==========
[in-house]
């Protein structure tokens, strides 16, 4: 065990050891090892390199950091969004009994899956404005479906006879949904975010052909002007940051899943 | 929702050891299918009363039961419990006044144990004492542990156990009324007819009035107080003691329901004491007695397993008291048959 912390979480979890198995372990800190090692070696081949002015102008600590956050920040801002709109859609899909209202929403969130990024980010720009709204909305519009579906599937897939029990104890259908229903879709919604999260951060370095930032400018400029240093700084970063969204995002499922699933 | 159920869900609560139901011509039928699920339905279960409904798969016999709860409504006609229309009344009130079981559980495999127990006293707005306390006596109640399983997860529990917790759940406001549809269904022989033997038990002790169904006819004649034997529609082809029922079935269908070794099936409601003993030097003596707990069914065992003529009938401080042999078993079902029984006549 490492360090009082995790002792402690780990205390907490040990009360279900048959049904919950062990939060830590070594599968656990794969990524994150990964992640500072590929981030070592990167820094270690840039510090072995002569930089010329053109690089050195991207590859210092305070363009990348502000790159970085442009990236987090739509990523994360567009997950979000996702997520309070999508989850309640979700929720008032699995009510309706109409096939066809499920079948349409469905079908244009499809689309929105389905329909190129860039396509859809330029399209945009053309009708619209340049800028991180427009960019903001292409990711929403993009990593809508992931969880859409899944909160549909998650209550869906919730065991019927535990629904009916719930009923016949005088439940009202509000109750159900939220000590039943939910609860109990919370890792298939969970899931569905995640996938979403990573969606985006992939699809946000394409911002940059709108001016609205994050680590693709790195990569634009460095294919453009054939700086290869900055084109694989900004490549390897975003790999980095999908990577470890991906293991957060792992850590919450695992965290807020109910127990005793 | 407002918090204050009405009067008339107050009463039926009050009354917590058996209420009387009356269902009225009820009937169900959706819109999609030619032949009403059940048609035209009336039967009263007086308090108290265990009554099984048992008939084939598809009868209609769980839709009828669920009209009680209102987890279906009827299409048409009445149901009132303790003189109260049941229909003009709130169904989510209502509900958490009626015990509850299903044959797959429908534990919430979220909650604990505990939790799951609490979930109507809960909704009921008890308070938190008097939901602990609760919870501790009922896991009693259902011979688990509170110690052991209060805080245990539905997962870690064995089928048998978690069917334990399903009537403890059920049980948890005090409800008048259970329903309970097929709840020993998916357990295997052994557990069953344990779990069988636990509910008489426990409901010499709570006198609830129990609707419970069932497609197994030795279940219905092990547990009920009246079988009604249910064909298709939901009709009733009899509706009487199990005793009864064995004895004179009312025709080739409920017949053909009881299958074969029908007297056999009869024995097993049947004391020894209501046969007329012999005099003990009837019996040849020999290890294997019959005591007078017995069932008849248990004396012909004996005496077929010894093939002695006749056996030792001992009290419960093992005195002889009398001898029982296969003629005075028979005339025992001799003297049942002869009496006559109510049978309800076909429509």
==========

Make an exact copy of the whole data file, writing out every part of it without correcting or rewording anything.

[in-house]
């Protein structure tokens, strides 16, 4: 065990050891090892390199950091969004009994899956404005479906006879949904975010052909002007940051899943 | 929702050891299918009363039961419990006044144990004492542990156990009324007819009035107080003691329901004491007695397993008291048959 912390979480979890198995372990800190090692070696081949002015102008600590956050920040801002709109859609899909209202929403969130990024980010720009709204909305519009579906599937897939029990104890259908229903879709919604999260951060370095930032400018400029240093700084970063969204995002499922699933 | 159920869900609560139901011509039928699920339905279960409904798969016999709860409504006609229309009344009130079981559980495999127990006293707005306390006596109640399983997860529990917790759940406001549809269904022989033997038990002790169904006819004649034997529609082809029922079935269908070794099936409601003993030097003596707990069914065992003529009938401080042999078993079902029984006549 490492360090009082995790002792402690780990205390907490040990009360279900048959049904919950062990939060830590070594599968656990794969990524994150990964992640500072590929981030070592990167820094270690840039510090072995002569930089010329053109690089050195991207590859210092305070363009990348502000790159970085442009990236987090739509990523994360567009997950979000996702997520309070999508989850309640979700929720008032699995009510309706109409096939066809499920079948349409469905079908244009499809689309929105389905329909190129860039396509859809330029399209945009053309009708619209340049800028991180427009960019903001292409990711929403993009990593809508992931969880859409899944909160549909998650209550869906919730065991019927535990629904009916719930009923016949005088439940009202509000109750159900939220000590039943939910609860109990919370890792298939969970899931569905995640996938979403990573969606985006992939699809946000394409911002940059709108001016609205994050680590693709790195990569634009460095294919453009054939700086290869900055084109694989900004490549390897975003790999980095999908990577470890991906293991957060792992850590919450695992965290807020109910127990005793 | 407002918090204050009405009067008339107050009463039926009050009354917590058996209420009387009356269902009225009820009937169900959706819109999609030619032949009403059940048609035209009336039967009263007086308090108290265990009554099984048992008939084939598809009868209609769980839709009828669920009209009680209102987890279906009827299409048409009445149901009132303790003189109260049941229909003009709130169904989510209502509900958490009626015990509850299903044959797959429908534990919430979220909650604990505990939790799951609490979930109507809960909704009921008890308070938190008097939901602990609760919870501790009922896991009693259902011979688990509170110690052991209060805080245990539905997962870690064995089928048998978690069917334990399903009537403890059920049980948890005090409800008048259970329903309970097929709840020993998916357990295997052994557990069953344990779990069988636990509910008489426990409901010499709570006198609830129990609707419970069932497609197994030795279940219905092990547990009920009246079988009604249910064909298709939901009709009733009899509706009487199990005793009864064995004895004179009312025709080739409920017949053909009881299958074969029908007297056999009869024995097993049947004391020894209501046969007329012999005099003990009837019996040849020999290890294997019959005591007078017995069932008849248990004396012909004996005496077929010894093939002695006749056996030792001992009290419960093992005195002889009398001898029982296969003629005075028979005339025992001799003297049942002869009496006559109510049978309800076909429509």